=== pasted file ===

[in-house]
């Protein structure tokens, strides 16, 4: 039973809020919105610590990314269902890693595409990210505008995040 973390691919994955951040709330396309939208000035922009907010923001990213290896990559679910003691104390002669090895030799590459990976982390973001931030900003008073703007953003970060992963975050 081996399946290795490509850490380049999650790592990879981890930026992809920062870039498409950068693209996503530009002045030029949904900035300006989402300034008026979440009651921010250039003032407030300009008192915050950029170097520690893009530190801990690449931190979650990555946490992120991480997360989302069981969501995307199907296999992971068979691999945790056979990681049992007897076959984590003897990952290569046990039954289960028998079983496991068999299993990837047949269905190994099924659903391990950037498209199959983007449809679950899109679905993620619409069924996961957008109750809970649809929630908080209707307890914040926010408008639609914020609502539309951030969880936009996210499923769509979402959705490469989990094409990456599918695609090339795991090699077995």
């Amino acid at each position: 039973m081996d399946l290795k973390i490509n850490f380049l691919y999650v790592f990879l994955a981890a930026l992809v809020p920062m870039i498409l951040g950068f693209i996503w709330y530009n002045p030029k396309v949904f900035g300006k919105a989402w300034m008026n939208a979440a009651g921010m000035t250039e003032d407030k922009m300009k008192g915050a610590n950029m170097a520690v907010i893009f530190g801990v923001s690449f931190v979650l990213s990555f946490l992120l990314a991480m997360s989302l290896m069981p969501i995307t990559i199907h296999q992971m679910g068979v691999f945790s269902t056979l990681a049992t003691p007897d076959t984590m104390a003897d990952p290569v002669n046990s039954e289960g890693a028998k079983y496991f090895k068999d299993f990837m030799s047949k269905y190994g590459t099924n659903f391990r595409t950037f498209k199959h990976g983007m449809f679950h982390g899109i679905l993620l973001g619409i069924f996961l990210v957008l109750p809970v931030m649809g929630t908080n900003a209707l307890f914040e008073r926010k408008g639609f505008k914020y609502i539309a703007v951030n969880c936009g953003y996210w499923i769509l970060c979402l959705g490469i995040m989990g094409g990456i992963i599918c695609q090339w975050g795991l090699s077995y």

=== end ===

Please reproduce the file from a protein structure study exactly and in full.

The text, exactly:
[in-house]
């Protein structure tokens, strides 16, 4: 039973809020919105610590990314269902890693595409990210505008995040 973390691919994955951040709330396309939208000035922009907010923001990213290896990559679910003691104390002669090895030799590459990976982390973001931030900003008073703007953003970060992963975050 081996399946290795490509850490380049999650790592990879981890930026992809920062870039498409950068693209996503530009002045030029949904900035300006989402300034008026979440009651921010250039003032407030300009008192915050950029170097520690893009530190801990690449931190979650990555946490992120991480997360989302069981969501995307199907296999992971068979691999945790056979990681049992007897076959984590003897990952290569046990039954289960028998079983496991068999299993990837047949269905190994099924659903391990950037498209199959983007449809679950899109679905993620619409069924996961957008109750809970649809929630908080209707307890914040926010408008639609914020609502539309951030969880936009996210499923769509979402959705490469989990094409990456599918695609090339795991090699077995």
């Amino acid at each position: 039973m081996d399946l290795k973390i490509n850490f380049l691919y999650v790592f990879l994955a981890a930026l992809v809020p920062m870039i498409l951040g950068f693209i996503w709330y530009n002045p030029k396309v949904f900035g300006k919105a989402w300034m008026n939208a979440a009651g921010m000035t250039e003032d407030k922009m300009k008192g915050a610590n950029m170097a520690v907010i893009f530190g801990v923001s690449f931190v979650l990213s990555f946490l992120l990314a991480m997360s989302l290896m069981p969501i995307t990559i199907h296999q992971m679910g068979v691999f945790s269902t056979l990681a049992t003691p007897d076959t984590m104390a003897d990952p290569v002669n046990s039954e289960g890693a028998k079983y496991f090895k068999d299993f990837m030799s047949k269905y190994g590459t099924n659903f391990r595409t950037f498209k199959h990976g983007m449809f679950h982390g899109i679905l993620l973001g619409i069924f996961l990210v957008l109750p809970v931030m649809g929630t908080n900003a209707l307890f914040e008073r926010k408008g639609f505008k914020y609502i539309a703007v951030n969880c936009g953003y996210w499923i769509l970060c979402l959705g490469i995040m989990g094409g990456i992963i599918c695609q090339w975050g795991l090699s077995y």